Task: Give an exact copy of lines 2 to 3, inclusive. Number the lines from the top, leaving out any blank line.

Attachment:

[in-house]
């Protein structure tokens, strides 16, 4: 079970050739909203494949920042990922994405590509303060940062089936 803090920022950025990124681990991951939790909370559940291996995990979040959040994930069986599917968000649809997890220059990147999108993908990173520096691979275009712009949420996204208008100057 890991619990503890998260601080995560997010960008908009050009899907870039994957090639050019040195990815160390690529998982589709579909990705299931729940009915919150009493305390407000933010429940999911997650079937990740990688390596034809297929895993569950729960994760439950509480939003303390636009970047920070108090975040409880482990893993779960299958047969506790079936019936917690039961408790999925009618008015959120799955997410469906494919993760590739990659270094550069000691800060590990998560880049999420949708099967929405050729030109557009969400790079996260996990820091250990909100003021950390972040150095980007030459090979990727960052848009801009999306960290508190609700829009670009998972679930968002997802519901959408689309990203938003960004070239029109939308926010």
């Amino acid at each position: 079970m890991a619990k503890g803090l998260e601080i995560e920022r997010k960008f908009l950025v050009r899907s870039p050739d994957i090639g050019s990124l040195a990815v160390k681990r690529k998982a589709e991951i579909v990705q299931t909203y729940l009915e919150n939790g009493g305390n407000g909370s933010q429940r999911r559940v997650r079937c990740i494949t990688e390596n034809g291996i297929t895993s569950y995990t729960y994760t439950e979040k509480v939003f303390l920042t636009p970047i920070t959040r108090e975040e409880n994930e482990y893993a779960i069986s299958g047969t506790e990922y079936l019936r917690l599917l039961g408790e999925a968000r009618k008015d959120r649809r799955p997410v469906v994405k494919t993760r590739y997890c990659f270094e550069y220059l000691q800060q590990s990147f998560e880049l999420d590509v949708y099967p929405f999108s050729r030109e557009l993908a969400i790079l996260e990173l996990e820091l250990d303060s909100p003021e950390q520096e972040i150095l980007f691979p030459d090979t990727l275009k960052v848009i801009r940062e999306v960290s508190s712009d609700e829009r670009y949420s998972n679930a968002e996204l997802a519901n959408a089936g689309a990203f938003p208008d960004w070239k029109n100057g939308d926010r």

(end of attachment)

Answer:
């Protein structure tokens, strides 16, 4: 079970050739909203494949920042990922994405590509303060940062089936 803090920022950025990124681990991951939790909370559940291996995990979040959040994930069986599917968000649809997890220059990147999108993908990173520096691979275009712009949420996204208008100057 890991619990503890998260601080995560997010960008908009050009899907870039994957090639050019040195990815160390690529998982589709579909990705299931729940009915919150009493305390407000933010429940999911997650079937990740990688390596034809297929895993569950729960994760439950509480939003303390636009970047920070108090975040409880482990893993779960299958047969506790079936019936917690039961408790999925009618008015959120799955997410469906494919993760590739990659270094550069000691800060590990998560880049999420949708099967929405050729030109557009969400790079996260996990820091250990909100003021950390972040150095980007030459090979990727960052848009801009999306960290508190609700829009670009998972679930968002997802519901959408689309990203938003960004070239029109939308926010």
């Amino acid at each position: 079970m890991a619990k503890g803090l998260e601080i995560e920022r997010k960008f908009l950025v050009r899907s870039p050739d994957i090639g050019s990124l040195a990815v160390k681990r690529k998982a589709e991951i579909v990705q299931t909203y729940l009915e919150n939790g009493g305390n407000g909370s933010q429940r999911r559940v997650r079937c990740i494949t990688e390596n034809g291996i297929t895993s569950y995990t729960y994760t439950e979040k509480v939003f303390l920042t636009p970047i920070t959040r108090e975040e409880n994930e482990y893993a779960i069986s299958g047969t506790e990922y079936l019936r917690l599917l039961g408790e999925a968000r009618k008015d959120r649809r799955p997410v469906v994405k494919t993760r590739y997890c990659f270094e550069y220059l000691q800060q590990s990147f998560e880049l999420d590509v949708y099967p929405f999108s050729r030109e557009l993908a969400i790079l996260e990173l996990e820091l250990d303060s909100p003021e950390q520096e972040i150095l980007f691979p030459d090979t990727l275009k960052v848009i801009r940062e999306v960290s508190s712009d609700e829009r670009y949420s998972n679930a968002e996204l997802a519901n959408a089936g689309a990203f938003p208008d960004w070239k029109n100057g939308d926010r």